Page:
// The Indices property is a collection to support indexing into a
  // muli-dimensioanl array.   Here we are only interested in a simple
  // single dimensional array.
  index.Indices.Add ( new  CodeVariableReferenceExpression (IndexValue));
  
  // The TargetObject specifies the name of the array to be indexed
  index.TargetObject = new CodeSnippetExpression (ArrayName);
  
  return index;
}

The CodeArrayIndexerExpression object handles the various differences in the way that arrays are indexed. Specifically, in C#, arrays would be indexed like ArrayName[IndexValue], but in VB.Net, arrays would be indexed like ArrayName(IndexValue). This object allows us to ignore these differences and focus on details such as which array is being indexed and where in the array are we wanting to go.

Bringing it All Together (Hello World!)

All of the functions defined earlier can be added to a class and initialized in a constructor similar to this:


public CodeDomProvider()
{         
  CurrentNameSpace = InitializeNameSpace("ComputerSpeaks");
  CodeTypeDeclaration ctd = CreateClass ("HelloWorld");
  
  // Add the class to the namespace
  CurrentNameSpace.Types.Add (ctd);
  CodeEntryPointMethod mtd = CreateMethod();
  
  // Add the method to the class
  ctd.Members.Add (mtd);
  CodeVariableDeclarationStatement VariableDeclaration =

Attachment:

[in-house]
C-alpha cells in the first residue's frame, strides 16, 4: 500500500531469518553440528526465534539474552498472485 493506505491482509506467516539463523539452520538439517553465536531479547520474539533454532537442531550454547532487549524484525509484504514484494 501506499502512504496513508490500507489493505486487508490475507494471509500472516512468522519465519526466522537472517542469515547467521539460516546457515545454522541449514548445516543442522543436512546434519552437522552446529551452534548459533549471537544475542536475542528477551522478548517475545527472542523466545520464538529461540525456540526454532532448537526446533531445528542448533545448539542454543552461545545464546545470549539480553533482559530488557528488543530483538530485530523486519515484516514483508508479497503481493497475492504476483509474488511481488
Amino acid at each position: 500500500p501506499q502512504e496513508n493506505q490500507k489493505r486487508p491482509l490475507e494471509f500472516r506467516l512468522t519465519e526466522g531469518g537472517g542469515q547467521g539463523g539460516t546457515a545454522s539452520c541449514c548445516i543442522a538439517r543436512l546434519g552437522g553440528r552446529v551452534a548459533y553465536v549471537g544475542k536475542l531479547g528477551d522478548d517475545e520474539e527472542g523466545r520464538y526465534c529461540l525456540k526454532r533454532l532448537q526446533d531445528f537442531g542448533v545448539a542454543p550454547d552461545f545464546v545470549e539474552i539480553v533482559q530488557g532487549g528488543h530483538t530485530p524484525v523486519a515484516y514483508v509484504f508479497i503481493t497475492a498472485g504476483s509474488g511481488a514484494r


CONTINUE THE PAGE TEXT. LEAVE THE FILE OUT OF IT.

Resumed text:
DeclareVariables (typeof (StringBuilder), "sbMessage");
  
  // Add the variable declaration to the method 
  mtd.Statements.Add (VariableDeclaration);
  CodeVariableDeclarationStatement array = InitializeArray
    ("Characters", 'H', 'E', 'L', 'L', 'O', ' ', 
    'W', 'O', 'R', 'L', 'D');
  
  // Add the initialized array to the method.
  mtd.Statements.Add (array);
  CodeIterationStatement loop = CreateLoop("intCharacterIndex");
  
  // Add the loop to the method
  mtd.Statements.Add (loop);
  
  // Build an index into the initialized array.
  CodeArrayIndexerExpression index = CreateArrayIndex("Characters",
    "intCharacterIndex");
  
  // Add a statement that will invoke the "Append" mehtod of the
  // sbMessage object passing a parameter of the array index
  // result.
  loop.Statements.Add (new CodeMethodInvokeExpression (
    new CodeSnippetExpression ("sbMessage"),"Append", 
    index));
  
  // After the loop finishes, print out the result of
  // all of the appends to the sbMessage object.
  mtd.Statements.Add (new CodeSnippetExpression
    ("Console.WriteLine (sbMessage.ToString())"));
}

The end result of such a constructor is a fully populated CodeDom tree but no code. Everything done so far has been completely independent of the target language. The code produced will be exposed as properties.

Exposing the Generated Code